I got rear-ended on the way to work a couple of weeks ago.  I’m fine, and my car didn’t have too much damage, but it’s still just a pain in the ass to take care of.  Between the estimate, recorded phone call with the insurance company, and official declaration of the other party’s guilt, it was a while before I could actually drop my car off to get fixed.

When it came to getting a (paid for) rental car, my insurance guy said, “You can get one that would cost up to $50 a day.  And no offense, but that’s going to be something a lot nicer than your car.”  I wasn’t offended, but I was a little intrigued about how much style I could be rolling in for the estimated three days.  I spoke to the rental company the day before going in, and the rep there was more enthusiastic about my upgrade: “We’re gonna get you in something really nice, man.  You qualify for the Luxury category, so something like…”  It was at this point in retelling the story to fellow blogger Mike Honcho that he cut in and said, “Let me guess: a Chrystler 300.” “Yes!” I said, “How’d you guess?”  He said he figured it would be American and that’s the one that’s supposed to look like a Bentley when it’s all tricked out.  We laughed about it because, well, I don’t imagine too many people hear “luxury” and immediately think “Chrystler.”

The day came, and the rental guy walked me out to the lot which seemed to have about five cars in it.  “Hmm,” he said, looking around.  “How about that Mustang?” he asked while pointing to a black convertible in the corner.  “Sure,” I said, though not very enthusiastically.  It sounded like fun, but I’d be driving when dark and/or cold probably every time I was in the car, and I didn’t want to spend too much on gas.  A few minutes later, the guy returned.  “Sorry, that one’s already taken.  I can try to find you a Dodge Charger at one of our other branches or…we have a Prius.”  “The Prius would be great,” I said (especially when compared to a Dodge Charger I’d have to travel for).  “Yeah?” he asked.  “Yeah, and fuel efficient.”  “Right on,” he replied.  He went back to the office to get the keys, and I laughed to myself about temporarily being another Prius in Topanga Canyon on my way to and from work.  Then it occurred to me that I didn’t see a Prius anywhere in the lot.  The dude returned with a big smile and said, “I’ve got something even better!  We’ve got a Leaf!”  I followed his pointing finger over to a bright blue car that was plugged in next to the Mustang.  “Uh…ok,” I said while I tried to figure out what having that car would actually mean.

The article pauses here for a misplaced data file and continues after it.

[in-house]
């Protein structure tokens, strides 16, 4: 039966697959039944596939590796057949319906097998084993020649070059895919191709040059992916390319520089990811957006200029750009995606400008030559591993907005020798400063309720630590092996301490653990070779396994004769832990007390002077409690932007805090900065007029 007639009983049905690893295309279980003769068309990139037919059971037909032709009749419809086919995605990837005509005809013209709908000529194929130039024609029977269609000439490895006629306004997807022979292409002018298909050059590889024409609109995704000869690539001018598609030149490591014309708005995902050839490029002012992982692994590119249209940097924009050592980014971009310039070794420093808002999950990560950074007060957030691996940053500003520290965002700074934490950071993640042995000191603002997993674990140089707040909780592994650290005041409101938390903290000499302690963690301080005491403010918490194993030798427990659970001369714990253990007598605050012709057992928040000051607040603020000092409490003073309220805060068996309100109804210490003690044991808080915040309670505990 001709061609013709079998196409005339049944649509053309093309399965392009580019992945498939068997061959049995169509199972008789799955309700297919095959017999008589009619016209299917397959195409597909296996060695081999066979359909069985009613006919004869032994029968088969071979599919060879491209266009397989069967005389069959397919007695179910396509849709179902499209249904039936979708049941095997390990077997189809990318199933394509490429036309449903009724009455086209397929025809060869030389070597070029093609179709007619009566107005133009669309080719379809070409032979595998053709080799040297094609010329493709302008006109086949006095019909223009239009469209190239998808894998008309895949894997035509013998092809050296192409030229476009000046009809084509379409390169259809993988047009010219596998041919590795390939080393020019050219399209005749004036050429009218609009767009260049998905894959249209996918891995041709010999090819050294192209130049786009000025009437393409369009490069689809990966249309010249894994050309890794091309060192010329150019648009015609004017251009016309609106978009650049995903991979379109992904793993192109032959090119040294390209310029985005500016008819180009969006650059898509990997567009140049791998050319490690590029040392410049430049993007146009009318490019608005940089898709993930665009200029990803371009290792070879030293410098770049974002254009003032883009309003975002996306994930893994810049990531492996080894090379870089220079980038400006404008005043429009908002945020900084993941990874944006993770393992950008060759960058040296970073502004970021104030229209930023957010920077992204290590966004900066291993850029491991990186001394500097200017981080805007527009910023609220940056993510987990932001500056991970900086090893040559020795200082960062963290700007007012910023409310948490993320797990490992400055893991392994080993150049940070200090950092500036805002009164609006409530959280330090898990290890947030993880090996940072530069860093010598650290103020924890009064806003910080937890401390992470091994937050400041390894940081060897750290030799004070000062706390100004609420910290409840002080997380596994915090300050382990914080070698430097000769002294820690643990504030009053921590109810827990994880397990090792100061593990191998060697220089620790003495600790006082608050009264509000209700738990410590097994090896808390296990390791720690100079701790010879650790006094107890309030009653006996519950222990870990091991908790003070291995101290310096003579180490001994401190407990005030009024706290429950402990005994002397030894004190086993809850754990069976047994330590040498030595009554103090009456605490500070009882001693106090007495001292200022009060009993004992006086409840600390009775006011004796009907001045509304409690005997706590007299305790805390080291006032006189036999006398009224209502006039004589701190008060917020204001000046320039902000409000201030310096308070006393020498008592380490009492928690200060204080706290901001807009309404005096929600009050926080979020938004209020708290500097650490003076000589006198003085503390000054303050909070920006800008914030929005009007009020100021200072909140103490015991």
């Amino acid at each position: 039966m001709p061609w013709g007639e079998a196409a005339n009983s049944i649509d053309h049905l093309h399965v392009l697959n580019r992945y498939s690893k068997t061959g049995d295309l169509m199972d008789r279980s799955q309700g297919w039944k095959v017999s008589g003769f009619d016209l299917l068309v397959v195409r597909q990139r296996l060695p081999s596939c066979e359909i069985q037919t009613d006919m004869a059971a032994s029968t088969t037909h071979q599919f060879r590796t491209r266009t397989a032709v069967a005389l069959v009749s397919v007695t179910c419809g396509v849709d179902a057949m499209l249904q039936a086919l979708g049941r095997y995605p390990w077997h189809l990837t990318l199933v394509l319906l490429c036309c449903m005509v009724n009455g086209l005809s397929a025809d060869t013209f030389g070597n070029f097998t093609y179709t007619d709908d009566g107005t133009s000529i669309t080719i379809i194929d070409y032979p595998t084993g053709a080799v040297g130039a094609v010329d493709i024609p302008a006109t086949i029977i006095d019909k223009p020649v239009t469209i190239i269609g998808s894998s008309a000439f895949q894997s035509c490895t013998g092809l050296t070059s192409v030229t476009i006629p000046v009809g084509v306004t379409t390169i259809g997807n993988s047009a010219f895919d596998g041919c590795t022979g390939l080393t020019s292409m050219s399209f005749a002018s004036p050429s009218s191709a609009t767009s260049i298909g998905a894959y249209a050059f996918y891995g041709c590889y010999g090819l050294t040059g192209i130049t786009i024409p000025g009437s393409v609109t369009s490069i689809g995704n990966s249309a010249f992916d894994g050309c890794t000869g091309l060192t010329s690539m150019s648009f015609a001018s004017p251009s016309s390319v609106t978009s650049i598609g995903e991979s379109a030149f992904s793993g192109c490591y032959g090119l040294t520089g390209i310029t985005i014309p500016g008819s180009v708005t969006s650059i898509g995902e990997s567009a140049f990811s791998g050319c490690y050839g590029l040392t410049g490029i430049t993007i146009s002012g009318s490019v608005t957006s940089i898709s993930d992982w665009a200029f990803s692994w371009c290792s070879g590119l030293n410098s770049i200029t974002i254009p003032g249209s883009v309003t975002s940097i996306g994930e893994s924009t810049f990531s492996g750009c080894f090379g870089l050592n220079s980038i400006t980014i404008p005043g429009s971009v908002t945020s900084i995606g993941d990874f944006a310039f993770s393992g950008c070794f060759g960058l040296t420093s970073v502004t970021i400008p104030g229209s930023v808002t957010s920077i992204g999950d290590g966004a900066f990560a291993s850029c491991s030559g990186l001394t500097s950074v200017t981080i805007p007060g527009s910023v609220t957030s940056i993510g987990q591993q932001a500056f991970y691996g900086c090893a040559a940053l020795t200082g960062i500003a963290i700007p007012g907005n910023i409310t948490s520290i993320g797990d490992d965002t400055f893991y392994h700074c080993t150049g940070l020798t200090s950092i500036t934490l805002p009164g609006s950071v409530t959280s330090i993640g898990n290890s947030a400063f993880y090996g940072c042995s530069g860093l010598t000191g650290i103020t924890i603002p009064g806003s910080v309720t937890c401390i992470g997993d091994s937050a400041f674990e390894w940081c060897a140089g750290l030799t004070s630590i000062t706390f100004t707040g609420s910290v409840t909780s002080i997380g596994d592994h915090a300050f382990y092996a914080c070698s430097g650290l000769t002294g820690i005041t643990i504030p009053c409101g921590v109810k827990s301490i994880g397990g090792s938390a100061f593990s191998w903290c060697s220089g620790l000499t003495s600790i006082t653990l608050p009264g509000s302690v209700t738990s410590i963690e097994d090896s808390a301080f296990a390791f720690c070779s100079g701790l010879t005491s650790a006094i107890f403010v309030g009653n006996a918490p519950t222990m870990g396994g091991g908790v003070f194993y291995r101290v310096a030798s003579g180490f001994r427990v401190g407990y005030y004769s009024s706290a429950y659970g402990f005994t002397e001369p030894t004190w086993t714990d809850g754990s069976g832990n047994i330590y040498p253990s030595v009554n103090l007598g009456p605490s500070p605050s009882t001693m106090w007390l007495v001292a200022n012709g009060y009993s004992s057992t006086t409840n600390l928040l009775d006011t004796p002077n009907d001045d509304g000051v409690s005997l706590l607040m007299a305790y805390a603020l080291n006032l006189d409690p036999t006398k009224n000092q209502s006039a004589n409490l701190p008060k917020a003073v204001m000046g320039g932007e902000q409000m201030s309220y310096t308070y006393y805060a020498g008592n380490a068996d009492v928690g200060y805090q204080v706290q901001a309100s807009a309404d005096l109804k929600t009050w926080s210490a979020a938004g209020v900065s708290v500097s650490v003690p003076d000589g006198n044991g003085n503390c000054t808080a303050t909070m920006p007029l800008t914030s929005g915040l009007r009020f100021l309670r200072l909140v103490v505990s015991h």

“It’s really cool,” the guy said, “and it can go up to 100 miles between charges.”  “Oh…wait, only 100 miles?  I don’t know where any…charging places are or anything.”  He then showed me that it came with its own plug and all I had to do was charge it overnight and I’d be set.  And zero money on gas.  I was intrigued to say the least, because it was a very different scenario than I had imagined.  And maybe I could even shame the Topanga Prius folks with my 100% electric action.  After showing me how to work a few things, I got in the eerily quiet car and headed back to work.  That’s the first time it happened: I saw the “miles remaining” display on the dashboard.  It said 59, and I had the slightest wave of anxiety come over me.  “I’m sure it’ll be fine,” I told myself.

When I left for home that evening, the car said I had 57 miles left.  I knew that it was only about 23 miles to home or so, but I didn’t know the effect that traffic or the normally fuel-inefficient canyon would have on this super golf cart.  I had joked with a co-worker before leaving that I might need her to bring me an extension cord if I ran out of juice, but I was almost completely kidding.  (An extension cord to reach all the way to the nearest house so I could plug in, of course.)  Driving the car was interesting.  It didn’t have a lot of pickup, but it was cool in its own way.  I kept watching how many miles I had left, and then I saw below it was how long it would take to fully recharge based on my status.  It already said around 9.5 hours, which worried me a bit since I knew I’d be home not too much longer than that before leaving the next day.